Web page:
Yankee come home

A compelling case for the US to seriously pull back from its military commitments around the world. Or as Hoffman asks,  why is the US still fighting WWII? I note the article doesn’t mention the current China-Japan tensions.
There is of course a strong Jeffersonian case for the US withdrawing from many global conflict zones. People outside the US underestimate the strain of isolationism very much alive in the US. The more far flung the military action, the more perverse it sounds to people inside the US, who are invariably put on these missions. What matters to the people of TN or IL, what happens in the Mid East or Southeast Asia? The answer is that the US tried isolationism in the 1930s and it got them Pearl Harbor and the threat of Hitler in the North Atlantic. Still, withdrawing would actually free the US, and help it refocus on nation building at home for once.

If there were more Malcolm Frasers in Australia in the 1930s, he could have saved the country from the whole WWII bother.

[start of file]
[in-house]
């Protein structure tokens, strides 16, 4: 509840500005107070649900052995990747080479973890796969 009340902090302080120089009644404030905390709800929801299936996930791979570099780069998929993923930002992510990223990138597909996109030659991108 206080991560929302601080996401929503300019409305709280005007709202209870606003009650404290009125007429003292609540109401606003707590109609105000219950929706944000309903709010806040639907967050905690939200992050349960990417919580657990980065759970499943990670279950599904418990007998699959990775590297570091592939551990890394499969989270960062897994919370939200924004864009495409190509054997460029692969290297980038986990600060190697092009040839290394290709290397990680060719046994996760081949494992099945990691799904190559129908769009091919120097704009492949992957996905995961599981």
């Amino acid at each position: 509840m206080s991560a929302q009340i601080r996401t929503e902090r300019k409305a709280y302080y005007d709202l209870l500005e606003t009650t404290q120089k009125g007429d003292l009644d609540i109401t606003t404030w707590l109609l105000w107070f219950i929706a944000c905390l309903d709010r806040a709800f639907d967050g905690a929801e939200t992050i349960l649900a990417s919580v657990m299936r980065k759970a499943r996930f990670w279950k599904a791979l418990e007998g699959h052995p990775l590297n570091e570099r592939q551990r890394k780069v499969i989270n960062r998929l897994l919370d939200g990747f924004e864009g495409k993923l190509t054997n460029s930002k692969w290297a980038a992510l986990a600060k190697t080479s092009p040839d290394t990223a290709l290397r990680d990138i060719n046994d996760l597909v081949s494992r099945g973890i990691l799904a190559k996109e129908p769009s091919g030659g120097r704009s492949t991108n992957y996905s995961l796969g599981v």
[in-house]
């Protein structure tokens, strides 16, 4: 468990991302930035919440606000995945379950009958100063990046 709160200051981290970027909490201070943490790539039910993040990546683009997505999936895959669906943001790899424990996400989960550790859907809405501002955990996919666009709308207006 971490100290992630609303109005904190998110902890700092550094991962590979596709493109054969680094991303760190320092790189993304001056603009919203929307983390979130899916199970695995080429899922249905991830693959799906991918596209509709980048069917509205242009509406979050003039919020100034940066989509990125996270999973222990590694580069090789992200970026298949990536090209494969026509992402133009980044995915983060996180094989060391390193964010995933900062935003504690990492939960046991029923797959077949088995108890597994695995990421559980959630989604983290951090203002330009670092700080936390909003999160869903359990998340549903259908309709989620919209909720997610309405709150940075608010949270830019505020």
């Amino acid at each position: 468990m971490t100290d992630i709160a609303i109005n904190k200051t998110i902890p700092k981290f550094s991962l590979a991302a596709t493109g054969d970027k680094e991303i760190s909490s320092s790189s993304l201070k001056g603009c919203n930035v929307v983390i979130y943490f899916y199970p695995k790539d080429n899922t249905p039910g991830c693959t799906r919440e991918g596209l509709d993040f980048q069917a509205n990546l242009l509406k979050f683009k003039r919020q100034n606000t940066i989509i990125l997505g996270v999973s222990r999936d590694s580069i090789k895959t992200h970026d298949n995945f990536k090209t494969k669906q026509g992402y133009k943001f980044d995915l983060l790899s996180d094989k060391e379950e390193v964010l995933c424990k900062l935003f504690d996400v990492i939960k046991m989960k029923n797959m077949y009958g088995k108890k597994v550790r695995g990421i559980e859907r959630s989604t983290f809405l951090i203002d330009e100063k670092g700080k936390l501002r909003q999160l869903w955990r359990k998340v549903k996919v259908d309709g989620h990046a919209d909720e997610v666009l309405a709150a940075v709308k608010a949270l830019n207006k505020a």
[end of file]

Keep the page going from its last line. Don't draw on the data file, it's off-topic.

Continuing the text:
But seriously, the irony is that Australia followed the US into two flawed wars in Iraq and Afghanistan. Now that Australia could quite seriously need the security support of the US, you have its ex-prime ministers urging the country to spurn it.

Don’t forget Paul Keating’s assertion that the US couldn’t win a land war in Asia, which conveniently excludes the one major uncontained land and sea war in the Pacific that the US participated in during the 20th century.

The truth about Australia and China was summed up by yet another prime minister, when John Howard counselled against Australians becoming mesmerised by China’s rise. Part of the issue of the Senkaku-Diaoyu tensions and South China Sea tensions arise from the fact that China, superpower to be or not, doesn’t enjoy the chain of command that a country like the US would. As stated here there is “dysfunctionality of decision-making in China” even in issues as crucial as border disputes. Imagine how China would function in an actual war.

Where was this guy in the 1930s?

A Japanese war apology…revisited

What could possibly go wrong with this? My feeling is that no matter what the Japanese PM Shinzo Abe’s wording, it will make things worse. 

Newly installed Japanese Prime Minister Shinzo Abe was quoted Monday saying that he would revisit a 1995 apology made by his nation’s government for suffering caused in World War II. 

Although other Japanese officials have suggested retracting apologies for wartime horrors, the words coming from Abe himself are bound to inflame anti-Japanese sentiment in China and the Korean peninsula and put the new government off to a bad start with its neighbors.